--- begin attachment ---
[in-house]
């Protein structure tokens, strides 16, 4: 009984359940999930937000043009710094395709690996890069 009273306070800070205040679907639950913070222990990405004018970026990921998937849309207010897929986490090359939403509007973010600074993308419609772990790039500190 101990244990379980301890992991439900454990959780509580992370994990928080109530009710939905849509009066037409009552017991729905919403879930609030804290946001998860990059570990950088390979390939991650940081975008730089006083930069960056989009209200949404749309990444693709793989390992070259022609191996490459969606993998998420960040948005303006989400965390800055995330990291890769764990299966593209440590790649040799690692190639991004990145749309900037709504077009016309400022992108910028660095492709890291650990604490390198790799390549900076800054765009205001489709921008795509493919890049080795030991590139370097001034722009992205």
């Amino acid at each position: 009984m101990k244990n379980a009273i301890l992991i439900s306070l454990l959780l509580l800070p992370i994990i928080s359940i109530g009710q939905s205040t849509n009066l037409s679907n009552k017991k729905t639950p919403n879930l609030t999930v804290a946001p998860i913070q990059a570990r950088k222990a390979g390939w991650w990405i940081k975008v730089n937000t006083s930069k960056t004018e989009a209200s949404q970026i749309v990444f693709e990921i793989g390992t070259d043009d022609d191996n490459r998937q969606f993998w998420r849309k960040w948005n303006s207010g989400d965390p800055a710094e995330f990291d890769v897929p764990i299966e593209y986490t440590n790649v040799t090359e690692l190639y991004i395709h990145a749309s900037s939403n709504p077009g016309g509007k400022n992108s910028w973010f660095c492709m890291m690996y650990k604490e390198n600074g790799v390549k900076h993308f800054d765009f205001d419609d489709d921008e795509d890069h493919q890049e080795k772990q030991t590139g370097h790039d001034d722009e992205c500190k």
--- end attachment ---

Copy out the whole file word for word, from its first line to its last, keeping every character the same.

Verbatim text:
[in-house]
């Protein structure tokens, strides 16, 4: 009984359940999930937000043009710094395709690996890069 009273306070800070205040679907639950913070222990990405004018970026990921998937849309207010897929986490090359939403509007973010600074993308419609772990790039500190 101990244990379980301890992991439900454990959780509580992370994990928080109530009710939905849509009066037409009552017991729905919403879930609030804290946001998860990059570990950088390979390939991650940081975008730089006083930069960056989009209200949404749309990444693709793989390992070259022609191996490459969606993998998420960040948005303006989400965390800055995330990291890769764990299966593209440590790649040799690692190639991004990145749309900037709504077009016309400022992108910028660095492709890291650990604490390198790799390549900076800054765009205001489709921008795509493919890049080795030991590139370097001034722009992205």
């Amino acid at each position: 009984m101990k244990n379980a009273i301890l992991i439900s306070l454990l959780l509580l800070p992370i994990i928080s359940i109530g009710q939905s205040t849509n009066l037409s679907n009552k017991k729905t639950p919403n879930l609030t999930v804290a946001p998860i913070q990059a570990r950088k222990a390979g390939w991650w990405i940081k975008v730089n937000t006083s930069k960056t004018e989009a209200s949404q970026i749309v990444f693709e990921i793989g390992t070259d043009d022609d191996n490459r998937q969606f993998w998420r849309k960040w948005n303006s207010g989400d965390p800055a710094e995330f990291d890769v897929p764990i299966e593209y986490t440590n790649v040799t090359e690692l190639y991004i395709h990145a749309s900037s939403n709504p077009g016309g509007k400022n992108s910028w973010f660095c492709m890291m690996y650990k604490e390198n600074g790799v390549k900076h993308f800054d765009f205001d419609d489709d921008e795509d890069h493919q890049e080795k772990q030991t590139g370097h790039d001034d722009e992205c500190k």